3. An arrest warrant for Hendrickson was pending since before Hendrickson contacted the DEA in March 1992. Hendrickson was not arrested under the warrant until the day of the hearing on the motion to suppress in December 1992. The night before the hearing, during the pendency of the outstanding warrant, the U.S. Attorney's office lodged Hendrickson in a downtown Chicago luxury hotel. The Court takes judicial notice that any law enforcement officer, such as one conducting a routine traffic stop, might have learned of this outstanding warrant in a matter of minutes. No explanation exists in the record why this warrant was not exercised for over a year, including during time when Hendrickson worked closely with and was paid by federal law enforcement agents.
4. Hendrickson admitted to the use in June 1992 of cocaine during a hearing on his probation violation. This probation hearing was prosecuted by the same U.S. Attorney's office, occurred on the same day, and occurred before the same judge, as the hearing on Jachimko's motion to suppress. After eliciting Hendrickson's testimony that he had not used drugs since 1987, the Assistant U.S. Attorney prosecuting Jachimko did not comment on the falsity of that representation, despite the obvious inconsistency with the day's earlier admission and the positive random urine screen.
5. The alleged tape recordings made during Hendrickson's time inside Jachimko's apartment, missing for unexplained reasons, either do not support the prosecution's testimony or do not exist.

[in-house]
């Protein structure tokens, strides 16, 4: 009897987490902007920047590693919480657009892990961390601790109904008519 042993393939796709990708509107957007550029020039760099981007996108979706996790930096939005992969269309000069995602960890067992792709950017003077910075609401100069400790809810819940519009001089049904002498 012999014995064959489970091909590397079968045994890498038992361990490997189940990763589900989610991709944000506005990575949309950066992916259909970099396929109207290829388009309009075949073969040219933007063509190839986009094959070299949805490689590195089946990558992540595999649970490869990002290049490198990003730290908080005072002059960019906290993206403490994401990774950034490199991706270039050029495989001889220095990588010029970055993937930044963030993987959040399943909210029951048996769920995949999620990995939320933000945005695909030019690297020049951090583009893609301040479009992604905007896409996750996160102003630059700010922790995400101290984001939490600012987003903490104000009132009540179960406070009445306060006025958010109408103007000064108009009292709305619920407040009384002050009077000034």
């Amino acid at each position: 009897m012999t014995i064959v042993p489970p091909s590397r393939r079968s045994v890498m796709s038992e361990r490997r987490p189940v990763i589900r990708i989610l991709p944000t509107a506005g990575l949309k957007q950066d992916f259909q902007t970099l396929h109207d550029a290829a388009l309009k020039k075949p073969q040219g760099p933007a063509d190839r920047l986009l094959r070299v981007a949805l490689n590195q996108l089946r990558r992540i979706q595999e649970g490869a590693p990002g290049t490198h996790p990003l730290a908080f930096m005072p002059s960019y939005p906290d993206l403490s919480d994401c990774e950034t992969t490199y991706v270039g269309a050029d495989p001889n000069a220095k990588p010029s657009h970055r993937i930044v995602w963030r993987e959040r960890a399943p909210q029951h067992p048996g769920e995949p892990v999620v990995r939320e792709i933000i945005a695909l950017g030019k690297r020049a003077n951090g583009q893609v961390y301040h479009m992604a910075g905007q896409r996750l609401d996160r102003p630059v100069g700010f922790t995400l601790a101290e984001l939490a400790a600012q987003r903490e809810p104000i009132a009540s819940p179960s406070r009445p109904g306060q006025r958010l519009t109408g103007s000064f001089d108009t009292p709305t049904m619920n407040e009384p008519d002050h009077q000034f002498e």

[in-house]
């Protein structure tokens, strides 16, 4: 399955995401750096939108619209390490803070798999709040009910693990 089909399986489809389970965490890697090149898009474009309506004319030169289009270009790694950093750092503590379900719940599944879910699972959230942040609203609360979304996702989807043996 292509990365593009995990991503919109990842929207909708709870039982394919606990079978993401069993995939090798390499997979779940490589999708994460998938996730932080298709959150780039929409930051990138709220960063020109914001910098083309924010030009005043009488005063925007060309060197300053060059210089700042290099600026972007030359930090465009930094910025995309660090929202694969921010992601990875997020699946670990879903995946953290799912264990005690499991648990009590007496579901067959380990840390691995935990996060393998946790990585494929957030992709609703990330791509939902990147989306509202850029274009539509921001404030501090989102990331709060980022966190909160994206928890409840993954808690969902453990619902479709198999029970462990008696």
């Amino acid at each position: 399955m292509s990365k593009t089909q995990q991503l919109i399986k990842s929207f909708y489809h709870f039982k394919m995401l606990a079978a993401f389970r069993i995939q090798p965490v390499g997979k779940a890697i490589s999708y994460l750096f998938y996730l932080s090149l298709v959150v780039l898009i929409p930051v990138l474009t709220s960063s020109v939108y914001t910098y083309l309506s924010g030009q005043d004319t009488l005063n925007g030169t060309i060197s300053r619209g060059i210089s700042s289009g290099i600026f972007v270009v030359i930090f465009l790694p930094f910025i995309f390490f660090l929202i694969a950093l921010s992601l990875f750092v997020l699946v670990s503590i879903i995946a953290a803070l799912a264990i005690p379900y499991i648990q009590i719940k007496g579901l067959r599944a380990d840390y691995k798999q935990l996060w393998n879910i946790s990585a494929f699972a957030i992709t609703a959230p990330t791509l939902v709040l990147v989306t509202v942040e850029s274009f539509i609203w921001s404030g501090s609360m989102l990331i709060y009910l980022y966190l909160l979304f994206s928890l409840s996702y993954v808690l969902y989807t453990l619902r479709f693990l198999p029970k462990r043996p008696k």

6. The record does not disclose whether the alleged recording device was on the person of CI Hendrickson and thus under his control, or was in a DEA vehicle away from the scene of his activity.
7. CI Hendrickson did not recall which agent of the DEA instructed him on when to activate the agent alert button. Agent Courtney also provided no such information.
8. CI Hendrickson was at the time of the events in question a knowledgeable user of illegal drugs.
9. Based on its experience in criminal law and as a judge presiding over criminal trials, the Court finds that one of the common motives of knowledgeable users of illegal drugs for assisting drug enforcement officers is that they can continue to use narcotics under the auspices and with the acquiescence of law enforcement authorities.
10. Inconsistencies and gaps in Hendrickson's testimony of the events that occurred after the DEA agents entered Jachimko's home further undermines his credibility. On cross examination, when asked if Jachimko had permitted the DEA to enter, he said, "I don't know," and that he could see "but not clear enough to answer your question." He then explained that he was around the corner, and when asked what he could see, he answered, "Well, more or less I was trying to keep surveillance on Bob." He said that Jachimko was trying to keep his dog from running out, but he "didn't know whether he couldn't hold the dog or it wasn't listening or what." He first said he saw agents with their guns drawn always, and that there were about eight of them in flak jackets. But then he said he could not remember where the guns were pointed or how many agents came in because he was watching Robert Anhalt run upstairs out the front door. Agent Courtney gave no testimony about any dog, although the CI testified it was "running around trying to bite."